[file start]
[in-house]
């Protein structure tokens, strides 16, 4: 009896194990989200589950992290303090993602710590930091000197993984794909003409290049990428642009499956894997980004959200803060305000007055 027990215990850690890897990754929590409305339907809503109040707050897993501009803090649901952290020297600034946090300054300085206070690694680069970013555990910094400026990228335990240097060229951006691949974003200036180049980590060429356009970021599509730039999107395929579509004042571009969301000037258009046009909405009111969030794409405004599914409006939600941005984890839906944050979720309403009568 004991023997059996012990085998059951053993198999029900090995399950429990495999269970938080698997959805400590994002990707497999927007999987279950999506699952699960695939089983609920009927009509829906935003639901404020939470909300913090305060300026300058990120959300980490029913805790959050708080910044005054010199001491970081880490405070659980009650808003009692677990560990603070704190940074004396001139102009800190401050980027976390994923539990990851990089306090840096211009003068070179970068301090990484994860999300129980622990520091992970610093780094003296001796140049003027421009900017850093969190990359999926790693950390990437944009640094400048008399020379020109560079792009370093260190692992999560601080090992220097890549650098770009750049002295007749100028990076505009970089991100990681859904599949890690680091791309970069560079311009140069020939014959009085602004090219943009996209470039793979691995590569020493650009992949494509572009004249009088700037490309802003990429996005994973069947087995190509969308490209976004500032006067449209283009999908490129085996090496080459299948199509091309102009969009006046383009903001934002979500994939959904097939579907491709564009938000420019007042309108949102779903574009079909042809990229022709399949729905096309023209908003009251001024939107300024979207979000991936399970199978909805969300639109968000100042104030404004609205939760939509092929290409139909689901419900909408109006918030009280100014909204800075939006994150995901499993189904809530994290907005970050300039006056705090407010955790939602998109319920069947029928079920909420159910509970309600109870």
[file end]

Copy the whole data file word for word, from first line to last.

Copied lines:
[in-house]
């Protein structure tokens, strides 16, 4: 009896194990989200589950992290303090993602710590930091000197993984794909003409290049990428642009499956894997980004959200803060305000007055 027990215990850690890897990754929590409305339907809503109040707050897993501009803090649901952290020297600034946090300054300085206070690694680069970013555990910094400026990228335990240097060229951006691949974003200036180049980590060429356009970021599509730039999107395929579509004042571009969301000037258009046009909405009111969030794409405004599914409006939600941005984890839906944050979720309403009568 004991023997059996012990085998059951053993198999029900090995399950429990495999269970938080698997959805400590994002990707497999927007999987279950999506699952699960695939089983609920009927009509829906935003639901404020939470909300913090305060300026300058990120959300980490029913805790959050708080910044005054010199001491970081880490405070659980009650808003009692677990560990603070704190940074004396001139102009800190401050980027976390994923539990990851990089306090840096211009003068070179970068301090990484994860999300129980622990520091992970610093780094003296001796140049003027421009900017850093969190990359999926790693950390990437944009640094400048008399020379020109560079792009370093260190692992999560601080090992220097890549650098770009750049002295007749100028990076505009970089991100990681859904599949890690680091791309970069560079311009140069020939014959009085602004090219943009996209470039793979691995590569020493650009992949494509572009004249009088700037490309802003990429996005994973069947087995190509969308490209976004500032006067449209283009999908490129085996090496080459299948199509091309102009969009006046383009903001934002979500994939959904097939579907491709564009938000420019007042309108949102779903574009079909042809990229022709399949729905096309023209908003009251001024939107300024979207979000991936399970199978909805969300639109968000100042104030404004609205939760939509092929290409139909689901419900909408109006918030009280100014909204800075939006994150995901499993189904809530994290907005970050300039006056705090407010955790939602998109319920069947029928079920909420159910509970309600109870």